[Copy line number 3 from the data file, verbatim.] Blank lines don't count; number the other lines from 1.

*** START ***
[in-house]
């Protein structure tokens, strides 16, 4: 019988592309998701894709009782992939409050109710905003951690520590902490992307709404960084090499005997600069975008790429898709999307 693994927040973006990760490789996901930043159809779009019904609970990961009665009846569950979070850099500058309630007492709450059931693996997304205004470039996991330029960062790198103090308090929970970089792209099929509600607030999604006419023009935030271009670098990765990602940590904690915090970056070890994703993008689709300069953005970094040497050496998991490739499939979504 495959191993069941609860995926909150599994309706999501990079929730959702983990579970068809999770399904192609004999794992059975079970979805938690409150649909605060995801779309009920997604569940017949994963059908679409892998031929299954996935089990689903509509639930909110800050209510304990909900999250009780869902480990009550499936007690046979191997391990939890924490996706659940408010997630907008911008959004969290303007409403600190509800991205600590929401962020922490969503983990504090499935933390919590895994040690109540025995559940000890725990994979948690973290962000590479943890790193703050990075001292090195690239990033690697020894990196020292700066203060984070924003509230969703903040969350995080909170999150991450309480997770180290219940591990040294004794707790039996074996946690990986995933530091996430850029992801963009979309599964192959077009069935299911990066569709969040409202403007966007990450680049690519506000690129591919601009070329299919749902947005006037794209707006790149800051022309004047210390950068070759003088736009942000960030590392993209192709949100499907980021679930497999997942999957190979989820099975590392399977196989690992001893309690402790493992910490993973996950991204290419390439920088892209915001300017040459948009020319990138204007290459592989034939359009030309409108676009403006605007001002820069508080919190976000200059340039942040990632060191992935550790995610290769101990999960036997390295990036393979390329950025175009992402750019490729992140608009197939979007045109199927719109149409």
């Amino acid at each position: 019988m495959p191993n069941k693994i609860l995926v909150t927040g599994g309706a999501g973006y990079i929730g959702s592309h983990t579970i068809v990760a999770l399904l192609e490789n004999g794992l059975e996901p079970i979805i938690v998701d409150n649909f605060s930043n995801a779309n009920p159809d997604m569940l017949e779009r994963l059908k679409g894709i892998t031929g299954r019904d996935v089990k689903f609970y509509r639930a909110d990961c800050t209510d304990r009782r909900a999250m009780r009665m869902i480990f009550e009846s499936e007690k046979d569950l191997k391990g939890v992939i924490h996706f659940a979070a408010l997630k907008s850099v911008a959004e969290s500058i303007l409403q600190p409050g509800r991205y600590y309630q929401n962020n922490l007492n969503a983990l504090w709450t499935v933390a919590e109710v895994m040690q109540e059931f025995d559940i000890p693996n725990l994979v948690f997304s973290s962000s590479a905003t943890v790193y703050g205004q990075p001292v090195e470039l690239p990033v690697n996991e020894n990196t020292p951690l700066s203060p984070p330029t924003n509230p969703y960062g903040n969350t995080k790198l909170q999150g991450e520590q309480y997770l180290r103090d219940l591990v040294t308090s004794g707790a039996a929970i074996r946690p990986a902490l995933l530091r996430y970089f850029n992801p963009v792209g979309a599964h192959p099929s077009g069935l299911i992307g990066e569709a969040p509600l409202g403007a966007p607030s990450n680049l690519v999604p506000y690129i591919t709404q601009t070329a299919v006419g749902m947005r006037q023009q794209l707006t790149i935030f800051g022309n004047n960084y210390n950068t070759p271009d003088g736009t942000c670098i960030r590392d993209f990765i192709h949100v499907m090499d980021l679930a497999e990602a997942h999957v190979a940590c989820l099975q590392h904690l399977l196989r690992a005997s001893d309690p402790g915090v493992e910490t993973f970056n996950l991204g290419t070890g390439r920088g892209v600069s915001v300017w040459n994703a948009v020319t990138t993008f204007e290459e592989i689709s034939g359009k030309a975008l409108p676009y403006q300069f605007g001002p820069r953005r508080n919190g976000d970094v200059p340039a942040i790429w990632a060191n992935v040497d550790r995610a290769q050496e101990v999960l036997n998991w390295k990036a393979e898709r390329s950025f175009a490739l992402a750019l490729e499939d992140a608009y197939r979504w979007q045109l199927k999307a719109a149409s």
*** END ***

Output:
């Amino acid at each position: 019988m495959p191993n069941k693994i609860l995926v909150t927040g599994g309706a999501g973006y990079i929730g959702s592309h983990t579970i068809v990760a999770l399904l192609e490789n004999g794992l059975e996901p079970i979805i938690v998701d409150n649909f605060s930043n995801a779309n009920p159809d997604m569940l017949e779009r994963l059908k679409g894709i892998t031929g299954r019904d996935v089990k689903f609970y509509r639930a909110d990961c800050t209510d304990r009782r909900a999250m009780r009665m869902i480990f009550e009846s499936e007690k046979d569950l191997k391990g939890v992939i924490h996706f659940a979070a408010l997630k907008s850099v911008a959004e969290s500058i303007l409403q600190p409050g509800r991205y600590y309630q929401n962020n922490l007492n969503a983990l504090w709450t499935v933390a919590e109710v895994m040690q109540e059931f025995d559940i000890p693996n725990l994979v948690f997304s973290s962000s590479a905003t943890v790193y703050g205004q990075p001292v090195e470039l690239p990033v690697n996991e020894n990196t020292p951690l700066s203060p984070p330029t924003n509230p969703y960062g903040n969350t995080k790198l909170q999150g991450e520590q309480y997770l180290r103090d219940l591990v040294t308090s004794g707790a039996a929970i074996r946690p990986a902490l995933l530091r996430y970089f850029n992801p963009v792209g979309a599964h192959p099929s077009g069935l299911i992307g990066e569709a969040p509600l409202g403007a966007p607030s990450n680049l690519v999604p506000y690129i591919t709404q601009t070329a299919v006419g749902m947005r006037q023009q794209l707006t790149i935030f800051g022309n004047n960084y210390n950068t070759p271009d003088g736009t942000c670098i960030r590392d993209f990765i192709h949100v499907m090499d980021l679930a497999e990602a997942h999957v190979a940590c989820l099975q590392h904690l399977l196989r690992a005997s001893d309690p402790g915090v493992e910490t993973f970056n996950l991204g290419t070890g390439r920088g892209v600069s915001v300017w040459n994703a948009v020319t990138t993008f204007e290459e592989i689709s034939g359009k030309a975008l409108p676009y403006q300069f605007g001002p820069r953005r508080n919190g976000d970094v200059p340039a942040i790429w990632a060191n992935v040497d550790r995610a290769q050496e101990v999960l036997n998991w390295k990036a393979e898709r390329s950025f175009a490739l992402a750019l490729e499939d992140a608009y197939r979504w979007q045109l199927k999307a719109a149409s």